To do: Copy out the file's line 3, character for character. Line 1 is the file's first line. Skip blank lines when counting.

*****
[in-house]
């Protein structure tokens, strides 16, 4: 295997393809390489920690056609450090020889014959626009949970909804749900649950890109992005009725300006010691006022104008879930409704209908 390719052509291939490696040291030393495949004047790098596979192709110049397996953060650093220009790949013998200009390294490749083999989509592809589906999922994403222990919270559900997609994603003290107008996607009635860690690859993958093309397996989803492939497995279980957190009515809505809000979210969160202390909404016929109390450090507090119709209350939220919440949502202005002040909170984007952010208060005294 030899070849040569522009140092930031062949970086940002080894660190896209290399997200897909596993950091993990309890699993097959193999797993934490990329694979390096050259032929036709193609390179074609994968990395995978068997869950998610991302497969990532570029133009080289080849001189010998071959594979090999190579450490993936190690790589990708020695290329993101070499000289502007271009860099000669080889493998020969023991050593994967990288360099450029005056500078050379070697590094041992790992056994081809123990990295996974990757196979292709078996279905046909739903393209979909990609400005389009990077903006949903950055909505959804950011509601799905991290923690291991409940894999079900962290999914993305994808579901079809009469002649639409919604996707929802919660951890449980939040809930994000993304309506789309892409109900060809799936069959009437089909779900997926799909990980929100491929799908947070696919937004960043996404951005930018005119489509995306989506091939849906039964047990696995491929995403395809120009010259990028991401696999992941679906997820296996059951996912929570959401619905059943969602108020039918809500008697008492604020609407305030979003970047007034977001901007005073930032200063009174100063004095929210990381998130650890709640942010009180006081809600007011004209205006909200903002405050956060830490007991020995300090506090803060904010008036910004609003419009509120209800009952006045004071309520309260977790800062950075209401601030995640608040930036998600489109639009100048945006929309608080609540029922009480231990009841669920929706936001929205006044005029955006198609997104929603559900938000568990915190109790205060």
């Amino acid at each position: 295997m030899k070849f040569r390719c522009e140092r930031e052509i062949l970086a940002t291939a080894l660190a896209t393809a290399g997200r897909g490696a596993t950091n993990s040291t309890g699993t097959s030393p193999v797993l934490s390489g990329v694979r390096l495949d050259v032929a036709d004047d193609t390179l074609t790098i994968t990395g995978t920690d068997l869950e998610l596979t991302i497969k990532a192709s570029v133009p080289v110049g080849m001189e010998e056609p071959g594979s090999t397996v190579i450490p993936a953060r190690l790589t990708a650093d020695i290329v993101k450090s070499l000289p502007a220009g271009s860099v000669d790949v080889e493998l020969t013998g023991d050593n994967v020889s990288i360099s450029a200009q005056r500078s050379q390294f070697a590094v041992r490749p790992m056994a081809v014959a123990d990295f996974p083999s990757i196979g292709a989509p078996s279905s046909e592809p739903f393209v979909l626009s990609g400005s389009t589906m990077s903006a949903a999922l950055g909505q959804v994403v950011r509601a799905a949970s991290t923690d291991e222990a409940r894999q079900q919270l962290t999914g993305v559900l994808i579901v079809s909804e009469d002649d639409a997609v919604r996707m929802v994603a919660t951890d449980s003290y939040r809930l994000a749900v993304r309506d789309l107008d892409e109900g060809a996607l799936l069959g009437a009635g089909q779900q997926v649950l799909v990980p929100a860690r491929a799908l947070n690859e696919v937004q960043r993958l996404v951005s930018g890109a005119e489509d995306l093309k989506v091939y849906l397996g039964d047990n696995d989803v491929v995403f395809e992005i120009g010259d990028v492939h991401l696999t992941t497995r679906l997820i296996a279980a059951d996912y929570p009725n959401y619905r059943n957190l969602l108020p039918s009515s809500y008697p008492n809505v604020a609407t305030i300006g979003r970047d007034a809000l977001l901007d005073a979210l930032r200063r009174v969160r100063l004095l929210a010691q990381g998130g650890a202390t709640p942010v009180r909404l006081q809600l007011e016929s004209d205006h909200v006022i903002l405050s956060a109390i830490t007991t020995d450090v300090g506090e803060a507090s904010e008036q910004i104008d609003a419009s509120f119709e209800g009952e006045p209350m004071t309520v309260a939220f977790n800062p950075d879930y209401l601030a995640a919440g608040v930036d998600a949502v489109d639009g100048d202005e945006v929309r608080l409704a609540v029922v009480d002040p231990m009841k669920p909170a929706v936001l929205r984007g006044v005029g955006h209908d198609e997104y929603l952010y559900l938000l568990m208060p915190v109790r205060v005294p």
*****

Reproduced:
């Amino acid at each position: 295997m030899k070849f040569r390719c522009e140092r930031e052509i062949l970086a940002t291939a080894l660190a896209t393809a290399g997200r897909g490696a596993t950091n993990s040291t309890g699993t097959s030393p193999v797993l934490s390489g990329v694979r390096l495949d050259v032929a036709d004047d193609t390179l074609t790098i994968t990395g995978t920690d068997l869950e998610l596979t991302i497969k990532a192709s570029v133009p080289v110049g080849m001189e010998e056609p071959g594979s090999t397996v190579i450490p993936a953060r190690l790589t990708a650093d020695i290329v993101k450090s070499l000289p502007a220009g271009s860099v000669d790949v080889e493998l020969t013998g023991d050593n994967v020889s990288i360099s450029a200009q005056r500078s050379q390294f070697a590094v041992r490749p790992m056994a081809v014959a123990d990295f996974p083999s990757i196979g292709a989509p078996s279905s046909e592809p739903f393209v979909l626009s990609g400005s389009t589906m990077s903006a949903a999922l950055g909505q959804v994403v950011r509601a799905a949970s991290t923690d291991e222990a409940r894999q079900q919270l962290t999914g993305v559900l994808i579901v079809s909804e009469d002649d639409a997609v919604r996707m929802v994603a919660t951890d449980s003290y939040r809930l994000a749900v993304r309506d789309l107008d892409e109900g060809a996607l799936l069959g009437a009635g089909q779900q997926v649950l799909v990980p929100a860690r491929a799908l947070n690859e696919v937004q960043r993958l996404v951005s930018g890109a005119e489509d995306l093309k989506v091939y849906l397996g039964d047990n696995d989803v491929v995403f395809e992005i120009g010259d990028v492939h991401l696999t992941t497995r679906l997820i296996a279980a059951d996912y929570p009725n959401y619905r059943n957190l969602l108020p039918s009515s809500y008697p008492n809505v604020a609407t305030i300006g979003r970047d007034a809000l977001l901007d005073a979210l930032r200063r009174v969160r100063l004095l929210a010691q990381g998130g650890a202390t709640p942010v009180r909404l006081q809600l007011e016929s004209d205006h909200v006022i903002l405050s956060a109390i830490t007991t020995d450090v300090g506090e803060a507090s904010e008036q910004i104008d609003a419009s509120f119709e209800g009952e006045p209350m004071t309520v309260a939220f977790n800062p950075d879930y209401l601030a995640a919440g608040v930036d998600a949502v489109d639009g100048d202005e945006v929309r608080l409704a609540v029922v009480d002040p231990m009841k669920p909170a929706v936001l929205r984007g006044v005029g955006h209908d198609e997104y929603l952010y559900l938000l568990m208060p915190v109790r205060v005294p």